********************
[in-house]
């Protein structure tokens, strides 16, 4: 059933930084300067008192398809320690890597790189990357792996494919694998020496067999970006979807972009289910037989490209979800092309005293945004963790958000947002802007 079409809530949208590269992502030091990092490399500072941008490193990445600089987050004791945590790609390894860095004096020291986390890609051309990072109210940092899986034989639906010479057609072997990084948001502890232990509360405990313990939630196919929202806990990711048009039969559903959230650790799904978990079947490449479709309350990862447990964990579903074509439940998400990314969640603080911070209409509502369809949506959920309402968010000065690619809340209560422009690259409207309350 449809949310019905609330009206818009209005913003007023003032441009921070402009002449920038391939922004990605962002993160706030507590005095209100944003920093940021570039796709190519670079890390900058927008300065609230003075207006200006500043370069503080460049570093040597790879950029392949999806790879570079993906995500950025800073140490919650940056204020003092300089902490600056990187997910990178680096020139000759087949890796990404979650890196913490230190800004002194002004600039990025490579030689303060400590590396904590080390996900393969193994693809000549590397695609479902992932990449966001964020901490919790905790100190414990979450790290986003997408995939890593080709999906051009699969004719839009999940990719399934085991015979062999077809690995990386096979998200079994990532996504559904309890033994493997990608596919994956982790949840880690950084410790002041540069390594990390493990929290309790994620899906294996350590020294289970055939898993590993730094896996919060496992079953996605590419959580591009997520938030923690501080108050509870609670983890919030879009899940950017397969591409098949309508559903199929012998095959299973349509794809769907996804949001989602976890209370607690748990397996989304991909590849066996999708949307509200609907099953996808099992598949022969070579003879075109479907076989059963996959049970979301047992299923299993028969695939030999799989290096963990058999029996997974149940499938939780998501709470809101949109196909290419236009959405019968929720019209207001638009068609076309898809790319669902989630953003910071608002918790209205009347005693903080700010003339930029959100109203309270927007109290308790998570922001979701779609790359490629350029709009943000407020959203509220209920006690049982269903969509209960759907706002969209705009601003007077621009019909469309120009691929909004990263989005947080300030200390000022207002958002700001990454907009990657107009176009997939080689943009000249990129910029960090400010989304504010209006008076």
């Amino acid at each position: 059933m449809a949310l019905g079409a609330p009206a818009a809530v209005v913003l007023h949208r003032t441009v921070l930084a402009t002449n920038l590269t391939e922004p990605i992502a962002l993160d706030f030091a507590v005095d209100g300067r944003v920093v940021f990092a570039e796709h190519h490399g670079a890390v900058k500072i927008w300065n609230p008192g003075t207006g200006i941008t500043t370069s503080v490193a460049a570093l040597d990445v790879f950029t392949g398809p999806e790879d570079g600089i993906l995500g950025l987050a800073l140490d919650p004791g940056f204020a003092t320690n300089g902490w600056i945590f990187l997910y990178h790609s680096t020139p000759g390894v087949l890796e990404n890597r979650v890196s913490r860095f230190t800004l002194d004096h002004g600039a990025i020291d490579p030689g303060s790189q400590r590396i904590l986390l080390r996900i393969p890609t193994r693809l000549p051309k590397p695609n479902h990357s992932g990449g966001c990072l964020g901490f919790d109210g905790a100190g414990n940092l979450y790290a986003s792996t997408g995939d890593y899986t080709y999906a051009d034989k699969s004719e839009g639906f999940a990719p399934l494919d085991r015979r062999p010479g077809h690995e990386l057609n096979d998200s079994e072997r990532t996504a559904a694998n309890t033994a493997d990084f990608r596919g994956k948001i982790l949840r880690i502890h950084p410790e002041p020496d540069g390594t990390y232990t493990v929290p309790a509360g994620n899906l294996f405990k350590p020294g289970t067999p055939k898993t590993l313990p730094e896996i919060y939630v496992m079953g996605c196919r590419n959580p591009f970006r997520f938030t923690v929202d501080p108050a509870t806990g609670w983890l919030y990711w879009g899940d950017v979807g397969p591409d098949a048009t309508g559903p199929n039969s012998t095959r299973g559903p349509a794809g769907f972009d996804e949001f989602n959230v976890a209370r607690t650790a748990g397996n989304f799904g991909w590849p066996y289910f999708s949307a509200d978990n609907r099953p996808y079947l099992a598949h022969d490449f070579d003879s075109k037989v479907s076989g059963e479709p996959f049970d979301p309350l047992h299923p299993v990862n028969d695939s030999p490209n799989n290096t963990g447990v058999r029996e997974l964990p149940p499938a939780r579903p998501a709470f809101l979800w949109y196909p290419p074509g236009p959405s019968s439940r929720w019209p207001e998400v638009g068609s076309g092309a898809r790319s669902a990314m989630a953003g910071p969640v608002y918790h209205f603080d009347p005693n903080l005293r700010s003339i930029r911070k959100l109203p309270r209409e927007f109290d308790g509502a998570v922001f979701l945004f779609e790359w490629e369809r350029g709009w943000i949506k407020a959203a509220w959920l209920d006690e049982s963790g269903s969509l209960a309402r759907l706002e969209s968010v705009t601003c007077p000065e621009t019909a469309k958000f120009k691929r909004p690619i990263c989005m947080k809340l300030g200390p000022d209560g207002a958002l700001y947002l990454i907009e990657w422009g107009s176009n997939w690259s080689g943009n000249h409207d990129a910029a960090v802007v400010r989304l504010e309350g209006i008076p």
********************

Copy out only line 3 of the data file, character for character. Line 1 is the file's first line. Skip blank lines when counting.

């Amino acid at each position: 059933m449809a949310l019905g079409a609330p009206a818009a809530v209005v913003l007023h949208r003032t441009v921070l930084a402009t002449n920038l590269t391939e922004p990605i992502a962002l993160d706030f030091a507590v005095d209100g300067r944003v920093v940021f990092a570039e796709h190519h490399g670079a890390v900058k500072i927008w300065n609230p008192g003075t207006g200006i941008t500043t370069s503080v490193a460049a570093l040597d990445v790879f950029t392949g398809p999806e790879d570079g600089i993906l995500g950025l987050a800073l140490d919650p004791g940056f204020a003092t320690n300089g902490w600056i945590f990187l997910y990178h790609s680096t020139p000759g390894v087949l890796e990404n890597r979650v890196s913490r860095f230190t800004l002194d004096h002004g600039a990025i020291d490579p030689g303060s790189q400590r590396i904590l986390l080390r996900i393969p890609t193994r693809l000549p051309k590397p695609n479902h990357s992932g990449g966001c990072l964020g901490f919790d109210g905790a100190g414990n940092l979450y790290a986003s792996t997408g995939d890593y899986t080709y999906a051009d034989k699969s004719e839009g639906f999940a990719p399934l494919d085991r015979r062999p010479g077809h690995e990386l057609n096979d998200s079994e072997r990532t996504a559904a694998n309890t033994a493997d990084f990608r596919g994956k948001i982790l949840r880690i502890h950084p410790e002041p020496d540069g390594t990390y232990t493990v929290p309790a509360g994620n899906l294996f405990k350590p020294g289970t067999p055939k898993t590993l313990p730094e896996i919060y939630v496992m079953g996605c196919r590419n959580p591009f970006r997520f938030t923690v929202d501080p108050a509870t806990g609670w983890l919030y990711w879009g899940d950017v979807g397969p591409d098949a048009t309508g559903p199929n039969s012998t095959r299973g559903p349509a794809g769907f972009d996804e949001f989602n959230v976890a209370r607690t650790a748990g397996n989304f799904g991909w590849p066996y289910f999708s949307a509200d978990n609907r099953p996808y079947l099992a598949h022969d490449f070579d003879s075109k037989v479907s076989g059963e479709p996959f049970d979301p309350l047992h299923p299993v990862n028969d695939s030999p490209n799989n290096t963990g447990v058999r029996e997974l964990p149940p499938a939780r579903p998501a709470f809101l979800w949109y196909p290419p074509g236009p959405s019968s439940r929720w019209p207001e998400v638009g068609s076309g092309a898809r790319s669902a990314m989630a953003g910071p969640v608002y918790h209205f603080d009347p005693n903080l005293r700010s003339i930029r911070k959100l109203p309270r209409e927007f109290d308790g509502a998570v922001f979701l945004f779609e790359w490629e369809r350029g709009w943000i949506k407020a959203a509220w959920l209920d006690e049982s963790g269903s969509l209960a309402r759907l706002e969209s968010v705009t601003c007077p000065e621009t019909a469309k958000f120009k691929r909004p690619i990263c989005m947080k809340l300030g200390p000022d209560g207002a958002l700001y947002l990454i907009e990657w422009g107009s176009n997939w690259s080689g943009n000249h409207d990129a910029a960090v802007v400010r989304l504010e309350g209006i008076p």